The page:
Rajkummar Rao hits the right notes in HIT
One can always depend on Rajkummar Rao to carry a film to its finish even if the material tends to stumble at crucial points, as it does in thriller 'HIT: The First Case', a remake of the Telugu film
One can always depend on Rajkummar Rao to carry a film to its finish even if the material tends to stumble at crucial points, as it does in this thriller, a remake of the Telugu film of the same title where Vishwak Sen played the troubled cop looking for two missing girls, one of them his life partner.
The set-up is intriguing and skilled cinematographer S Manikandan who also shot the original Telegu film, uses the Udaipur locales to create the visual equivalent of a calm ocean with rumbles within. The director uses extraneous props such as the background score to create a sense of distant foreboding.
The film’s biggest USP is some of the talented cast. There are some well-honed actors in the supporting role including Milind Gunaji, a very dependable actor from the 1990ack as a cop who LOOKS corrupt (untucked shirt, smoking, etc). But looks, as we all know, can be deceptive. How else do we explain Rajkummar Rao doing such a flipflop of image and so convincingly?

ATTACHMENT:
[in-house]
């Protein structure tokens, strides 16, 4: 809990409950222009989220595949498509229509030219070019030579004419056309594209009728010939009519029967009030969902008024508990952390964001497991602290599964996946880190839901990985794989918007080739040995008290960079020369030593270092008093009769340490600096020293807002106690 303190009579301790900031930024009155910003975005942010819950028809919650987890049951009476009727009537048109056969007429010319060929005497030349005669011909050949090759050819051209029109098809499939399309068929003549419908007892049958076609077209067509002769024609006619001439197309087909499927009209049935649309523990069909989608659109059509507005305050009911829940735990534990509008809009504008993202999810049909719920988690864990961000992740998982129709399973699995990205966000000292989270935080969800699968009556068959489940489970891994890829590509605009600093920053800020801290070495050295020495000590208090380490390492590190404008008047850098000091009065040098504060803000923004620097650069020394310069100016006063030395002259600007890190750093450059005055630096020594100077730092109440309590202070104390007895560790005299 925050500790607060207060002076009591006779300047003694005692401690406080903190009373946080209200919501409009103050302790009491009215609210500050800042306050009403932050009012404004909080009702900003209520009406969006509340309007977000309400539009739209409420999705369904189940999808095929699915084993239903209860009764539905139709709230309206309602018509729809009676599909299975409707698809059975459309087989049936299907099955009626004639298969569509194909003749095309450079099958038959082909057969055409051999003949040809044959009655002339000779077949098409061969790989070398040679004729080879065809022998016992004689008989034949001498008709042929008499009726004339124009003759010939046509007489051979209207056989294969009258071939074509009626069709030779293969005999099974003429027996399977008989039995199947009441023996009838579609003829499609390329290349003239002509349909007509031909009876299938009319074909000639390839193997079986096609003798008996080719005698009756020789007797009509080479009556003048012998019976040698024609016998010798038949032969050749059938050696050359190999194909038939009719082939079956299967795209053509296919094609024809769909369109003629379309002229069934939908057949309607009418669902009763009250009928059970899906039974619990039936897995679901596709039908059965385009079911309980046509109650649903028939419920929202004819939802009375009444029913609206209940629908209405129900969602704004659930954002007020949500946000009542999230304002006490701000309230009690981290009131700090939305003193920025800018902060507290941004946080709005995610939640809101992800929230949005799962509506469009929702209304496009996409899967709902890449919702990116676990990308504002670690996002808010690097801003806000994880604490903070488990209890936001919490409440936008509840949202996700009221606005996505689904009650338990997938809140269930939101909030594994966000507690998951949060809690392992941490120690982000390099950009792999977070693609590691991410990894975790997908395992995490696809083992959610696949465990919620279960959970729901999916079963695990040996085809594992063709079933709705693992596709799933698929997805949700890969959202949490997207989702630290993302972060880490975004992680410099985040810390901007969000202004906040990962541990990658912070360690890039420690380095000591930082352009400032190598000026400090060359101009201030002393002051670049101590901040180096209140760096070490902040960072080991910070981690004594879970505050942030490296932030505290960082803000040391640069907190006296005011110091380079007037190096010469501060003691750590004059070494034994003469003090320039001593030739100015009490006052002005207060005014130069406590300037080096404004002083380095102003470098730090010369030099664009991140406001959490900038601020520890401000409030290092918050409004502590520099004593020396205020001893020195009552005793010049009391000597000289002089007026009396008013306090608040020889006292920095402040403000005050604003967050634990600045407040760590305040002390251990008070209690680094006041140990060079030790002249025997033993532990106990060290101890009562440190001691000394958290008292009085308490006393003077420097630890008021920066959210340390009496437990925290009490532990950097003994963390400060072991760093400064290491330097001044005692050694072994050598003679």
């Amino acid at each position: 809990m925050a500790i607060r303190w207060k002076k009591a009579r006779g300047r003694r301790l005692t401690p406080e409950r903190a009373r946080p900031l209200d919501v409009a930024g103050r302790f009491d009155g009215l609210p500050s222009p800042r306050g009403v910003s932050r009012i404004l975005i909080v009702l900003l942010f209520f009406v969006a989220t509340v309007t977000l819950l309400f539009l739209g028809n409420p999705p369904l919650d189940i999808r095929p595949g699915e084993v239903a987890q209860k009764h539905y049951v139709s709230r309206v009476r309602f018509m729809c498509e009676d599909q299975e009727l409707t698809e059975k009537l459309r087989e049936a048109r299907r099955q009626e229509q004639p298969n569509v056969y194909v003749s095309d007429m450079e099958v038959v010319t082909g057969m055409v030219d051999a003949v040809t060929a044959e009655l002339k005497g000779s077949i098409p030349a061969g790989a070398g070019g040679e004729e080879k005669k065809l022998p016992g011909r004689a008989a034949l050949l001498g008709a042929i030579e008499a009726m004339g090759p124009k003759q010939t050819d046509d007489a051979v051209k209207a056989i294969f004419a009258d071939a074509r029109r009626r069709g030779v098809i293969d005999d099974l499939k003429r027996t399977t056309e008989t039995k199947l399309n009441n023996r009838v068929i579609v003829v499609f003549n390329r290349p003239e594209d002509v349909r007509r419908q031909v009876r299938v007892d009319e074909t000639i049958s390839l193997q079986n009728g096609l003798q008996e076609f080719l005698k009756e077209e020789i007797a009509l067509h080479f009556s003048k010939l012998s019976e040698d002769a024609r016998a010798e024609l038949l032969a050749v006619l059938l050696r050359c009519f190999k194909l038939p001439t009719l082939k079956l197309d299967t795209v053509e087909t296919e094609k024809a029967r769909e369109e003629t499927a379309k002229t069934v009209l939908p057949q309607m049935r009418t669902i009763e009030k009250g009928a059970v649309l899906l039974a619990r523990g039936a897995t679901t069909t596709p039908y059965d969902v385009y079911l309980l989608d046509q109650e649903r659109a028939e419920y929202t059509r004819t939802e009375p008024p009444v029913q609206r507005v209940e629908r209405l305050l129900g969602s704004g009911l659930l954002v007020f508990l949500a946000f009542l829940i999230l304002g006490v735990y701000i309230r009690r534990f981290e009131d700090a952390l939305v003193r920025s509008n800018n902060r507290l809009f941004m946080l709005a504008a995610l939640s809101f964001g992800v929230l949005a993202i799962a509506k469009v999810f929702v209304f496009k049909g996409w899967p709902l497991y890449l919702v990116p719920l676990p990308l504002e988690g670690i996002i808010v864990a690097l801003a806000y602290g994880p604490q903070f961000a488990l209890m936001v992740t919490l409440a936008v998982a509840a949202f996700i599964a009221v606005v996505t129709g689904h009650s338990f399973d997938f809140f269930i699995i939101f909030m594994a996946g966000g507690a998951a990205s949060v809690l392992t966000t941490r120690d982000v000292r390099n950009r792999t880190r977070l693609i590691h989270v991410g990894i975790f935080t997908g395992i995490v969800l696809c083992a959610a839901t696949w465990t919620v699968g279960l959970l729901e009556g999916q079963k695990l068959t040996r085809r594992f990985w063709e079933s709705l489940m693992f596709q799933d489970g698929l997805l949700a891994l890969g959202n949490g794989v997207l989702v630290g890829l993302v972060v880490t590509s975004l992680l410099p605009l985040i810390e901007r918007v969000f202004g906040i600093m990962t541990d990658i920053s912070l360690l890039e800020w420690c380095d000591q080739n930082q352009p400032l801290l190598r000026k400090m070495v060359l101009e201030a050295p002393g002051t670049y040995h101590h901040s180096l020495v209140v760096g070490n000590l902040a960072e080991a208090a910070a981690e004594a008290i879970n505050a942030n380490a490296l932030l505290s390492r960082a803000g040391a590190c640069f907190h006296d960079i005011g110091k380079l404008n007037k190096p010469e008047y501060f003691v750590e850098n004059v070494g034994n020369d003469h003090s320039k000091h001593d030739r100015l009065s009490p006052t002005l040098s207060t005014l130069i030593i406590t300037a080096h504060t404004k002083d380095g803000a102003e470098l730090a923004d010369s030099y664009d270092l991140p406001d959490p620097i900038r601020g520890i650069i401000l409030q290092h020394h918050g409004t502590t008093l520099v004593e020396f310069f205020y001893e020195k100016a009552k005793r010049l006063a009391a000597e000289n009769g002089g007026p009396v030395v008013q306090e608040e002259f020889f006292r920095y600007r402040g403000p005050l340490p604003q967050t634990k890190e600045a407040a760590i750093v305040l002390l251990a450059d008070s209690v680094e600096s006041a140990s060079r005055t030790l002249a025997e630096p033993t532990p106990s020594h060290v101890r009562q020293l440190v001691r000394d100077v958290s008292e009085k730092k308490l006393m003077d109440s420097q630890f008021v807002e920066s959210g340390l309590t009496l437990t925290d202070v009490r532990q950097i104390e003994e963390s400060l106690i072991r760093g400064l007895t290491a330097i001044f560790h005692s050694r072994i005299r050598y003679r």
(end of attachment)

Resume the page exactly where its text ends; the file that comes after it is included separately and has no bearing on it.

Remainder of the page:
The script constantly searches for ways to keep us invested, and doesn’t always succeed. There are too many red herrings and dead ends in the thriller. Many times, I caught the script trying to be too clever for its own good when in fact it’s just lazy writing masquerading as speed-dial suspense. However, there is some amount of dramatic potential in Rao’s internal rivalry with his colleague played with snarling misanthropy by Jatin Goswami. Akhil Iyer as Rao’s faithful buddy has a gentle presence which reminds us of the lull before a storm.
I was not convinced by the unravelling of the mystery. But Rao’s raw energy always keeps us involved. The title HIT, by the way, is not a sign of wishful thinking. It stands for Homicide Intervention Team. And a sequel is on the way. I wish the team didn’t move into so many tangents to solve a case. I understand that the audience loves a long-winded hyper-fidgety whodunit. But in the bid to stay ahead of the audience, the suspense is diluted.